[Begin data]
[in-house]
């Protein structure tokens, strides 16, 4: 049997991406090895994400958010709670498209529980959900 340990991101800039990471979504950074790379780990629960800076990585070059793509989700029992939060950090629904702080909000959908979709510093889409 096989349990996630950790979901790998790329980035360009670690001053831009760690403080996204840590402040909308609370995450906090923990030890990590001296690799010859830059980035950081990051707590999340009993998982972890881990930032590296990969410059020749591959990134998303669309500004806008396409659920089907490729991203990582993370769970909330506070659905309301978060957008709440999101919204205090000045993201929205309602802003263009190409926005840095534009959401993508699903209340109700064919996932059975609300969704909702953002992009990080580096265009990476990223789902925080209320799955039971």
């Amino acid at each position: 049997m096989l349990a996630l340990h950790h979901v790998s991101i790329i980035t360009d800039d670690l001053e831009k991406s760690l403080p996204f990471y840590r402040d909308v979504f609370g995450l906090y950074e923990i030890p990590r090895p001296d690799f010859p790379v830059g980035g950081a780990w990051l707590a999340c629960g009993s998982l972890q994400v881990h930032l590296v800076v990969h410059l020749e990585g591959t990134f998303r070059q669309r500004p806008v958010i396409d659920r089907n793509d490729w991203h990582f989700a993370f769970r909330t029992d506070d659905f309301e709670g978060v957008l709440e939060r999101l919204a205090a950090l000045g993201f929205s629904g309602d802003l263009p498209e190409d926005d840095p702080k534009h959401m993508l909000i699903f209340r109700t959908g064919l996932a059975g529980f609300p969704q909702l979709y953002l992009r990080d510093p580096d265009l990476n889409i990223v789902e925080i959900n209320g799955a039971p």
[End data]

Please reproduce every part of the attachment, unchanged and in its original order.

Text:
[in-house]
């Protein structure tokens, strides 16, 4: 049997991406090895994400958010709670498209529980959900 340990991101800039990471979504950074790379780990629960800076990585070059793509989700029992939060950090629904702080909000959908979709510093889409 096989349990996630950790979901790998790329980035360009670690001053831009760690403080996204840590402040909308609370995450906090923990030890990590001296690799010859830059980035950081990051707590999340009993998982972890881990930032590296990969410059020749591959990134998303669309500004806008396409659920089907490729991203990582993370769970909330506070659905309301978060957008709440999101919204205090000045993201929205309602802003263009190409926005840095534009959401993508699903209340109700064919996932059975609300969704909702953002992009990080580096265009990476990223789902925080209320799955039971």
């Amino acid at each position: 049997m096989l349990a996630l340990h950790h979901v790998s991101i790329i980035t360009d800039d670690l001053e831009k991406s760690l403080p996204f990471y840590r402040d909308v979504f609370g995450l906090y950074e923990i030890p990590r090895p001296d690799f010859p790379v830059g980035g950081a780990w990051l707590a999340c629960g009993s998982l972890q994400v881990h930032l590296v800076v990969h410059l020749e990585g591959t990134f998303r070059q669309r500004p806008v958010i396409d659920r089907n793509d490729w991203h990582f989700a993370f769970r909330t029992d506070d659905f309301e709670g978060v957008l709440e939060r999101l919204a205090a950090l000045g993201f929205s629904g309602d802003l263009p498209e190409d926005d840095p702080k534009h959401m993508l909000i699903f209340r109700t959908g064919l996932a059975g529980f609300p969704q909702l979709y953002l992009r990080d510093p580096d265009l990476n889409i990223v789902e925080i959900n209320g799955a039971p």